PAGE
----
Top 50 Second Basemen
Eddie Collins and Frankie Frisch
Eddie Collins and Frankie Frisch
Ranking the Second Basemen
Vote in our poll - who do you think is the best secondbaseman of all time?
Good things often come in small packages. So it was with our top second baseman, Eddie Collins, shown here with Frankie Frisch, another Hall of Famer, prior to the 1930 World Series. Collins was a winner. He appeared in six World Series, winning four titles. His tremendous World Series performance (.328 with 14 stolen bases) earn Collins the stop spot at the keystone position.
Joe Morgan was the first player to have 200 homers and 500 steals... Ryne Sandberg hit .300 in Wrigley Field, 31 points higher than he hit in other parks... In 1925, Tony Lazzeri slugged 60 homers and drove in 222 runs in the Pacific Coast League... If you're looking for Rod Carew, he's ranked at 1B.
Most Versatile Batting Champion
Barely making our Top 50 list, Pete Runnels was a wonderful hitter who captured two batting titles and nearly won a third. Managers loved to write his name on the lineup card - Runnels played more than 600 games at first and second, and also more than 400 at shortstop. We rate him at 2B even though he played two more games at 1B.
Best of the Unranked
Ray Durham - Two time all star who was a offensive catalyst scoring over 100 runs in 5 straight seasons.
Sparky Anderson - Though some classified Sparky Anderson as a push-button manager, he is the only man to lead teams in both major leagues to World Series titles, and also 100 wins. Four times he was named Manager of the Year, and his career win total ranks in the top five in history. Anderson is the all-time victory leader for two franchises, the Cincinnati Reds and Detroit Tigers. Sparky proved he was no slouch — in the World Series he defeated Dick Williams and Billy Martin, two of the best managers of that era. His enthusiasm for the game and his penchant for satisfying story-hungry reporters, reminded many of Casey Stengel.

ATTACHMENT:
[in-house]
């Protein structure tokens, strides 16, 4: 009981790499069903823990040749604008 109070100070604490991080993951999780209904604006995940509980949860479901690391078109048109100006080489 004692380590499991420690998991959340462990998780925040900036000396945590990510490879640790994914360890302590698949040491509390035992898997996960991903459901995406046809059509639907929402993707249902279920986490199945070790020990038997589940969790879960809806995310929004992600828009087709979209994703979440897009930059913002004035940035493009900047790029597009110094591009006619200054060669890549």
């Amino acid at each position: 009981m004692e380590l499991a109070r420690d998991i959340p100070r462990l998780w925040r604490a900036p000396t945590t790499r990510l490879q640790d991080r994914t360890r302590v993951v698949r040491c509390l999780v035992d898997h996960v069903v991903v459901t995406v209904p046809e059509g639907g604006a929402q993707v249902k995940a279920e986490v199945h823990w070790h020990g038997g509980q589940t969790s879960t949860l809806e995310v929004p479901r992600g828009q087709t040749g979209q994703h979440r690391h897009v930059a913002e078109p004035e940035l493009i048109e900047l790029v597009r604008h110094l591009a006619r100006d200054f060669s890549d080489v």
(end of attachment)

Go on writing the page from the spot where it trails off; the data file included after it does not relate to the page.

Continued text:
His 2,194 career wins are the sixth most for a manager in Major League history. Anderson was elected to the Baseball Hall of Fame in 2000.
Tony LaRussa - After a forgettable six-year major league career as an infielder, Tony LaRussa got his law degree and pursued a managerial career. In his first big league stint, he led the White Sox to baseball's best record and a division title in 1983. Hired by Oakland in 1986, he enjoyed a decade of success, guiding the A's to three consecutive pennants and a fourth division title. In 1989, he won the World Series behind a team built on power and pitching. In 1996, he took the Cardinals job and quickly transformed the team: leading them to a division title in his first season. In his first ten years in St. Louis, LaRussa made the playoffs six times and had just two lising seasons. But his teams lost in the NL Championship Series four times, in 1996, 2000, 2002, and 2005. In 2004, after winning 105 games in the regular season, the Cards advanced to the World Series, only to be swept by the Red Sox. LaRussa's handling of the bullpen, which often includes waving in pitchers in to face one batter, chnaged the way baseball was played in the late 1980s and 1990s, but it has also drawn criticism. He has favored good defense up the middle and power-hitting in the middle of his lineup. His talented pitching coach, Dave Duncan, has served him for two decades. He won his 2,000th game in 2004, and won at least 500 games for three franchises. In 2006 he became only the second manager to win a World Series in both leagues.
Bucky Harris* - Only Connie Mack won more games, Harris has record which will never be broken, at age 27 he lead the Washington Senator's as a player/manager to a World Series title.